I claim:

1. A wire towing rope having an electrically conductive core, comprising a seven strand cable, the six strands surrounding the core ,strand being preformed of high tensile strength metal wire filaments, the core strand including at least one filament of electrically w 4 conductive metal having low tensile strength compared to the tensile strength of said surrounding strands, a

non-conductive covering surrounding and embedding are a plurality of closely spaced armor wires wound in a single layer about said non-conductive covering, each turn of said armor wires lying substantially in a transverse plane.

Patent Citations
Cited PatentFiling datePublication dateApplicantTitle
US2584027 *Oct 25, 1949Jan 29, 1952Kendrick John FDrilling cable with insulated conductor
US2587521 *Jun 23, 1945Feb 26, 1952Thomas F PetersonCable reinforcing and supporting device
US3106815 *May 7, 1962Oct 15, 1963Vector Cable CompanyApparatus and method for forming stranded cables
GB190815641A * Title not available
Referenced by
Citing PatentFiling datePublication dateApplicantTitle
US3800066 *Oct 30, 1972Mar 26, 1974Schlumberger Technology CorpGas blocked logging cable
US6255592Apr 29, 1999Jul 3, 2001Gamut Technology, Inc.Flexible armored communication cable and method of manufacture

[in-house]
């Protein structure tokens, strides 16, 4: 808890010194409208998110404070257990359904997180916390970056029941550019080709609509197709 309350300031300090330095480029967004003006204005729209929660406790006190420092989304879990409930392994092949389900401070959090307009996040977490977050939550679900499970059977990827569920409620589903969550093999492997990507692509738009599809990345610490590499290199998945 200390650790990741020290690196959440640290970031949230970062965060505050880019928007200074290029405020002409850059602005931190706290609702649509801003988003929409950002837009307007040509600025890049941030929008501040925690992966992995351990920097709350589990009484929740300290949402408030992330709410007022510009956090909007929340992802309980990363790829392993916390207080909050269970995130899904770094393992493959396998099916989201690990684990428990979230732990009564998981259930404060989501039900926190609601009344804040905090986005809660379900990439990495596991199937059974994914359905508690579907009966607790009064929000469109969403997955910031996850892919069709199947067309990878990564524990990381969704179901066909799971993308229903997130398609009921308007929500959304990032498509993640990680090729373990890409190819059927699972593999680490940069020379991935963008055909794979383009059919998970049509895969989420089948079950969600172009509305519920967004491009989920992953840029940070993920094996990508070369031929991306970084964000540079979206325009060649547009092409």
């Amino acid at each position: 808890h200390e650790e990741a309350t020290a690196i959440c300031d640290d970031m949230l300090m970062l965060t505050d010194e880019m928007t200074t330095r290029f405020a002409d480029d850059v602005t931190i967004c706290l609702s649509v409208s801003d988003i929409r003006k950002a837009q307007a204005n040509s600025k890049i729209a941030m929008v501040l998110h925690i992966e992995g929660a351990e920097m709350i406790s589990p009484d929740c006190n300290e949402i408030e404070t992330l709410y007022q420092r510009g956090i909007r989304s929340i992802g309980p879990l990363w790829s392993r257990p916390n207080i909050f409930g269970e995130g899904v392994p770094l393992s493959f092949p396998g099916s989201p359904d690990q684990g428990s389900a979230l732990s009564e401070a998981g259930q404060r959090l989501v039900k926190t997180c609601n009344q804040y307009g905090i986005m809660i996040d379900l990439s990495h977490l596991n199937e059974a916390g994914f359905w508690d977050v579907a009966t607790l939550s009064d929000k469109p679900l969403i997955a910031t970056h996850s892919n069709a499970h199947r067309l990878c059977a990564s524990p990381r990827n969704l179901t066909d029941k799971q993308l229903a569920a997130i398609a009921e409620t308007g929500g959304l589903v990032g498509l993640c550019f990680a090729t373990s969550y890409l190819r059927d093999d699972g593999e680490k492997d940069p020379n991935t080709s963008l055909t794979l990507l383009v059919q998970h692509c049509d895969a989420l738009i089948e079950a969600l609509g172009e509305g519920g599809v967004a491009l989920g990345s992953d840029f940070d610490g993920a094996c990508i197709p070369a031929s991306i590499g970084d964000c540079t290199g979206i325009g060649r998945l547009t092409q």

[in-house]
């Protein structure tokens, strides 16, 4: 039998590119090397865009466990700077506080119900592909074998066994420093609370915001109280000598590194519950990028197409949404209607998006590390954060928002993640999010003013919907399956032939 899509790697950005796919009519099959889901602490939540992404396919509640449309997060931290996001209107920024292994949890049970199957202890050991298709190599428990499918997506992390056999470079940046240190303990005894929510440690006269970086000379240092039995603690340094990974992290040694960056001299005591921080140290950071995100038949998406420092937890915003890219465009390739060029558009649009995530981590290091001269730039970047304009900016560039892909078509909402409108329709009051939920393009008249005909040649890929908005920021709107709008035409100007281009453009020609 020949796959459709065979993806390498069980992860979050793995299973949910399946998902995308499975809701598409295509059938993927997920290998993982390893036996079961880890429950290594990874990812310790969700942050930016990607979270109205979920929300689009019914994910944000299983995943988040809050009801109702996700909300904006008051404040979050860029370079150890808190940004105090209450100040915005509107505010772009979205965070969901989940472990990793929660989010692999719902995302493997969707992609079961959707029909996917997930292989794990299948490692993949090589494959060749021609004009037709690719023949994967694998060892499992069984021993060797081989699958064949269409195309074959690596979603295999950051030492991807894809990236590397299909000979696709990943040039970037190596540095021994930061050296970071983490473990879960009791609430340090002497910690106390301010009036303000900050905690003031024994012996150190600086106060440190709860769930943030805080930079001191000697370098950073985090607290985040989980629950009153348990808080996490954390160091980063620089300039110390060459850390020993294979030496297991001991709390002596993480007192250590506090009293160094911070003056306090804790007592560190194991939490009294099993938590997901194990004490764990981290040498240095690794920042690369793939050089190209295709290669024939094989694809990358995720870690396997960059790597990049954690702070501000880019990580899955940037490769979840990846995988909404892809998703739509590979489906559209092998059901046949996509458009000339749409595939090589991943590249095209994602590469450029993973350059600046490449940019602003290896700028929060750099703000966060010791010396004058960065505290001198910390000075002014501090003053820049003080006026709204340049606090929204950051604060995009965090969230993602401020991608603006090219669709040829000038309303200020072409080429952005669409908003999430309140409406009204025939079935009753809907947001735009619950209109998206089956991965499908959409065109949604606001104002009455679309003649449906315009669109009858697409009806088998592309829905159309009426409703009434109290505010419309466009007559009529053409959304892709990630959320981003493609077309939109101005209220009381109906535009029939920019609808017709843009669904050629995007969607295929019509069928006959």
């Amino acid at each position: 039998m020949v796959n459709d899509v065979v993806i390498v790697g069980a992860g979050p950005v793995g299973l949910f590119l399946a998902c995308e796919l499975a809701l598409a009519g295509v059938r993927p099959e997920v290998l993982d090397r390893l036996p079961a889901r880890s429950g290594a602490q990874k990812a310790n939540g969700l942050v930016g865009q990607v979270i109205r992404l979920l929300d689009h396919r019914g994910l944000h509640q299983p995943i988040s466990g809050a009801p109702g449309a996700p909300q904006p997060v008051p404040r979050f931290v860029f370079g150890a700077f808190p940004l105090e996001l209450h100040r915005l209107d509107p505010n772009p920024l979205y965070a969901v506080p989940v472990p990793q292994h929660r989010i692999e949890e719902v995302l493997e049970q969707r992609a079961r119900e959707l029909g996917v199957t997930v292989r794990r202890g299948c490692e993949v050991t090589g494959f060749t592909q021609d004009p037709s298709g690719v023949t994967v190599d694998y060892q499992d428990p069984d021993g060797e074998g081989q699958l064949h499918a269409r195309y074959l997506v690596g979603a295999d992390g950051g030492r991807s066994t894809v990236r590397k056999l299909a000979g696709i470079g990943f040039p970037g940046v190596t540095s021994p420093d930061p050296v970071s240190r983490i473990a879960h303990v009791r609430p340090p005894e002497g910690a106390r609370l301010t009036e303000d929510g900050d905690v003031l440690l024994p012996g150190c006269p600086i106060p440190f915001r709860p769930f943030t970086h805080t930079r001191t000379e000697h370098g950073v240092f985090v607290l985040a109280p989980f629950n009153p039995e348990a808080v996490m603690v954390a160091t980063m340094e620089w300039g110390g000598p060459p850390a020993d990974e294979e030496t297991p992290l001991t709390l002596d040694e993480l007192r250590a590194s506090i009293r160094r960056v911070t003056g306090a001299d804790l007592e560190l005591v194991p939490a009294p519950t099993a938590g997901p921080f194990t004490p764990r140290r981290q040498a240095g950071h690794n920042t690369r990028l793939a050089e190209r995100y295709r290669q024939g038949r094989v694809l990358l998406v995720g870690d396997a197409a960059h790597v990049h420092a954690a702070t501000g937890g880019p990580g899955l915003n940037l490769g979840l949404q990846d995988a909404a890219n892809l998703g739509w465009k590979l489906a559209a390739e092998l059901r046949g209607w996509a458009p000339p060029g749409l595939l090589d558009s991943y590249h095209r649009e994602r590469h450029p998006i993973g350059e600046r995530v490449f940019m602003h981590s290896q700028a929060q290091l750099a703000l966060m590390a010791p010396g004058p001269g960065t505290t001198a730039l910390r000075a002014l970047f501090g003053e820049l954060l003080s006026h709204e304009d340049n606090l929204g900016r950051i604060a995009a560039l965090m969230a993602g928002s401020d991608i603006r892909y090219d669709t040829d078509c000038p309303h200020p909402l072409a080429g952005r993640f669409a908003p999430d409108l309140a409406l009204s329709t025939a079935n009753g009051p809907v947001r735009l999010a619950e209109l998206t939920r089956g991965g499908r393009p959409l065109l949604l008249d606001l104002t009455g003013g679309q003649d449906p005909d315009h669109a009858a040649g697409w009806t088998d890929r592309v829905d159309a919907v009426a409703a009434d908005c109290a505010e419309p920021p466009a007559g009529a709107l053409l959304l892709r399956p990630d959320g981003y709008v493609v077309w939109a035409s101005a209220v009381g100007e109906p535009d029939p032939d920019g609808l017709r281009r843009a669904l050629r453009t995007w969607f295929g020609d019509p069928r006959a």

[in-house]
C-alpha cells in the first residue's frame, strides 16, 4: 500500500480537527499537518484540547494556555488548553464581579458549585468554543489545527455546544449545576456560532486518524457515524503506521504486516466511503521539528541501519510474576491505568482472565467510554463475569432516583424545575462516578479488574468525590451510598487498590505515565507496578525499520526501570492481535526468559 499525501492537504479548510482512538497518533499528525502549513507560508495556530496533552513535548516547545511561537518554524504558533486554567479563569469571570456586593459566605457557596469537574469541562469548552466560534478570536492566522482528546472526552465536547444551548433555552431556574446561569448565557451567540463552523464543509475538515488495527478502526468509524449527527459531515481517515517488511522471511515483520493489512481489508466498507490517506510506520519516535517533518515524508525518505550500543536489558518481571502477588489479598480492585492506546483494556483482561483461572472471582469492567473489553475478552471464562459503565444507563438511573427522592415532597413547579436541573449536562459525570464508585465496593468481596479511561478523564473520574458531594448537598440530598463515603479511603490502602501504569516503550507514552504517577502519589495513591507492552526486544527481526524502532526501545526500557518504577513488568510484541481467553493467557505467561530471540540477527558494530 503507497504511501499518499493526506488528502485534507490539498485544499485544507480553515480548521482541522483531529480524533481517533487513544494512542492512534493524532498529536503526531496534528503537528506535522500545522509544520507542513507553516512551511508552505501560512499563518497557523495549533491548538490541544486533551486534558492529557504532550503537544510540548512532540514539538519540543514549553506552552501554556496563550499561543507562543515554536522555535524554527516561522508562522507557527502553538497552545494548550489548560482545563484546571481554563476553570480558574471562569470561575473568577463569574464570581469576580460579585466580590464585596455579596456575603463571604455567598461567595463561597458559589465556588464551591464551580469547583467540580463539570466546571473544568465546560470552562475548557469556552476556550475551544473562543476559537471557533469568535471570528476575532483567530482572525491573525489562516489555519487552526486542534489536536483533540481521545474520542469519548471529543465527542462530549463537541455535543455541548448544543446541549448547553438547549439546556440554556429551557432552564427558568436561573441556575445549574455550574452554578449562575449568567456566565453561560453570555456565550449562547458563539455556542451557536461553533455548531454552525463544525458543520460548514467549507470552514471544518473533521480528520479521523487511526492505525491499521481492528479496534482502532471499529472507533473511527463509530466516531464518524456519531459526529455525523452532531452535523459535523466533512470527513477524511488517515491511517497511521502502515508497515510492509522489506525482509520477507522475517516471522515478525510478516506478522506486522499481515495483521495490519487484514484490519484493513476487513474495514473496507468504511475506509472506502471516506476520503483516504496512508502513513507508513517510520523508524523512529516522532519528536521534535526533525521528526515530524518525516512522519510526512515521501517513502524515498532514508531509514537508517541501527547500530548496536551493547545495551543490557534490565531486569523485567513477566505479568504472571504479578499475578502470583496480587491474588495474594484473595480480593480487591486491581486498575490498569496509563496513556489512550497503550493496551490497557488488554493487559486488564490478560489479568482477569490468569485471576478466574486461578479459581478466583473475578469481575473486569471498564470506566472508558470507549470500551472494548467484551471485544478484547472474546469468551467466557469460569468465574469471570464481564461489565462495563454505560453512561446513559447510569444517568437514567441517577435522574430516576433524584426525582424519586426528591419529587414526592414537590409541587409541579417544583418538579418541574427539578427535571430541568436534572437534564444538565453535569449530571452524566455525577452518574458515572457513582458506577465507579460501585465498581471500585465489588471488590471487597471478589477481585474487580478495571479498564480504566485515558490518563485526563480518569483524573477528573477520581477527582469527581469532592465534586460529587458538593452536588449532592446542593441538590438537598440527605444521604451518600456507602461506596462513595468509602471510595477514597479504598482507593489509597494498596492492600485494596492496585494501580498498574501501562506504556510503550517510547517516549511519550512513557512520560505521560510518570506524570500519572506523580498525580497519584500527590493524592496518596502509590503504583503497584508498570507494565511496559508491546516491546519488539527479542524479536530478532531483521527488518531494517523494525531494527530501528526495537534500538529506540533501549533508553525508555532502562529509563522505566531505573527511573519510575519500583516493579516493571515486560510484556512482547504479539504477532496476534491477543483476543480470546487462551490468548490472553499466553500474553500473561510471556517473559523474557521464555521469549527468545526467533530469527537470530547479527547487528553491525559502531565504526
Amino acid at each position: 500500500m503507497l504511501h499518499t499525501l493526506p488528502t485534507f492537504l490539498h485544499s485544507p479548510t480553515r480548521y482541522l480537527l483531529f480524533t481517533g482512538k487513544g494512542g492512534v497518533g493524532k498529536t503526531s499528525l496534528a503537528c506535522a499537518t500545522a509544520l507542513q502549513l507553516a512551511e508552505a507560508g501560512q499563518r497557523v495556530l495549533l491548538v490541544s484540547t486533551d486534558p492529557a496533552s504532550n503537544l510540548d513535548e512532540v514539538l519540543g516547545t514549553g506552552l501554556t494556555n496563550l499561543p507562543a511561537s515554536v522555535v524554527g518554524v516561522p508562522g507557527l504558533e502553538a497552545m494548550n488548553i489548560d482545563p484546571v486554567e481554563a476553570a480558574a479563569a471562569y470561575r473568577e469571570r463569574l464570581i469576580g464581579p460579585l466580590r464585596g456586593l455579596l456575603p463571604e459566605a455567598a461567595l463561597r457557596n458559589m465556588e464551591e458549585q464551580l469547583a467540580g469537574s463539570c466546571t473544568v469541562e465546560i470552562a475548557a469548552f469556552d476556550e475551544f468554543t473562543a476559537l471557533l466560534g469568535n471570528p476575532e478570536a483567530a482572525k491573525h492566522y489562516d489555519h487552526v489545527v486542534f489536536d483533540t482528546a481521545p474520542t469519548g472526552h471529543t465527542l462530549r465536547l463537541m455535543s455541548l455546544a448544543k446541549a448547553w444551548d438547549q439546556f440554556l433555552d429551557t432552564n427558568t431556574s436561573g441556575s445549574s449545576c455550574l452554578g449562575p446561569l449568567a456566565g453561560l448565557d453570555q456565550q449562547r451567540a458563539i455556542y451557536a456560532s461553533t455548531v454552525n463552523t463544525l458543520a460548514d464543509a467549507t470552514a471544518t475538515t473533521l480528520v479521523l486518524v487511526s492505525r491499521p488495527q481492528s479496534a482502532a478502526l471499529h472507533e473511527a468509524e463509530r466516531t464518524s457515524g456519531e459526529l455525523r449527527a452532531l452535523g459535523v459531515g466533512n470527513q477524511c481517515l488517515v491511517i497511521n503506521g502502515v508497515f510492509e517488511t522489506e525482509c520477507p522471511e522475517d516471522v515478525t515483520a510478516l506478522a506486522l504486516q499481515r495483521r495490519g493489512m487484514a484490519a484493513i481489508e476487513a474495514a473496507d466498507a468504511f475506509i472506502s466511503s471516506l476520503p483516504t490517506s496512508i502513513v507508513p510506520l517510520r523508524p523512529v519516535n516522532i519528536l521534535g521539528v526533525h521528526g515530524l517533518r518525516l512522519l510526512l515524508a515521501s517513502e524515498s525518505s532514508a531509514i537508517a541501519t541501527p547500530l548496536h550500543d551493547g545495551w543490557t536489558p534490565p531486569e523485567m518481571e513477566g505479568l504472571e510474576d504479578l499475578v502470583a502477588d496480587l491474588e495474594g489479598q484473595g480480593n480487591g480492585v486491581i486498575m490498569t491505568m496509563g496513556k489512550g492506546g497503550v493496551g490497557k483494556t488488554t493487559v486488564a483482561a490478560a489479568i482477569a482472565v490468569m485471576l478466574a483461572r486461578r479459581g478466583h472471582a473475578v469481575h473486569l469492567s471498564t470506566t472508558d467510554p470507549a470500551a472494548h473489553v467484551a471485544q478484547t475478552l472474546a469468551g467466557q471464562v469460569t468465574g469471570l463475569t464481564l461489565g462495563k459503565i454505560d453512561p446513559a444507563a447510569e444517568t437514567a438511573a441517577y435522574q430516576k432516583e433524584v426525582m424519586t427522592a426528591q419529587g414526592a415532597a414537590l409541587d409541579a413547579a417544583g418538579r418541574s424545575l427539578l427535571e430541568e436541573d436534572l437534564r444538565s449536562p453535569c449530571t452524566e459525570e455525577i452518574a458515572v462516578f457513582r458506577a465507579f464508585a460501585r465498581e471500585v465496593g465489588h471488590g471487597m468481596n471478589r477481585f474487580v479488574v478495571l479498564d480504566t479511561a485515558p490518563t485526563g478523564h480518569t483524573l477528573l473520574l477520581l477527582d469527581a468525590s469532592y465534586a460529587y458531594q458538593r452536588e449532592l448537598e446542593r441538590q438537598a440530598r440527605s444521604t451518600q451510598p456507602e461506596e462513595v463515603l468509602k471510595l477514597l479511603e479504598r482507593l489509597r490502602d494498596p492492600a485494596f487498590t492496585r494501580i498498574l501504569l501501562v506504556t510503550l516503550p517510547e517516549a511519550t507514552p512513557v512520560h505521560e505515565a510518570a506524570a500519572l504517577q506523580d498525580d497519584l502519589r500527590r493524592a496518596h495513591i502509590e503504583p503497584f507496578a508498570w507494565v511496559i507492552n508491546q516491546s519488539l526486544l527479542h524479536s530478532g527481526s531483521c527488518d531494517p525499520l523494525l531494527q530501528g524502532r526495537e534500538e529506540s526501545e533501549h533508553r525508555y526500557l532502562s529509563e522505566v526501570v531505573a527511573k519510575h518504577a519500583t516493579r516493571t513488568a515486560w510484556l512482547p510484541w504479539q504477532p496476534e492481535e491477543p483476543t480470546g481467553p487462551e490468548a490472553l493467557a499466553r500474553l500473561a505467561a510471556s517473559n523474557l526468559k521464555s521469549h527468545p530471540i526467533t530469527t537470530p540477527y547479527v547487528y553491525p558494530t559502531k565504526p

US6384337 *Jun 23, 2000May 7, 2002Commscope Properties, LlcShielded coaxial cable and method of making same
US6894226Nov 13, 2001May 17, 2005Sumitomo Electric Industries, Ltd.Coaxial cables, multicore cables, and electronic apparatuses using such cables
US7034228Oct 15, 2004Apr 25, 2006Sumitomo Electric Industries, Ltd.Coaxial cables, multicore cables, and electronic apparatuses using such cables
US7326854Sep 1, 2006Feb 5, 2008Schlumberger Technology CorporationCables with stranded wire strength members
US7462781Apr 12, 2006Dec 9, 2008Schlumberger Technology CorporationElectrical cables with stranded wire strength members
US7586042 *Jan 12, 2006Sep 8, 2009Schlumberger Technology CorporationEnhanced wellbore electrical cables
US7705241 *Nov 2, 2006Apr 27, 2010Amphenol CorporationCoiled wire armored cable
US8227697Sep 4, 2009Jul 24, 2012Schlumberger Technology CorporationEnhanced wellbore electrical cables
US8413723Oct 16, 2008Apr 9, 2013Schlumberger Technology CorporationMethods of using enhanced wellbore electrical cables
US8697992Jan 21, 2009Apr 15, 2014Schlumberger Technology CorporationExtended length cable assembly for a hydrocarbon well application
US8807225Apr 5, 2013Aug 19, 2014Schlumberger Technology CorporationMethods of using enhanced wellbore electrical cables
US20120097419 *Oct 12, 2011Apr 26, 2012Joseph VarkeyWireline Cables Not Requiring Seasoning
US20120171485 *Dec 29, 2011Jul 5, 2012Syscom Advanced Materials, Inc.Metal and metallized fiber hybrid wire
Classifications
U.S. Classification174/108, 174/115
International ClassificationH01B7/04, H01B7/18, H01B7/22
Cooperative ClassificationH01B7/226, H01B7/045
European ClassificationH01B7/22C, H01B7/04D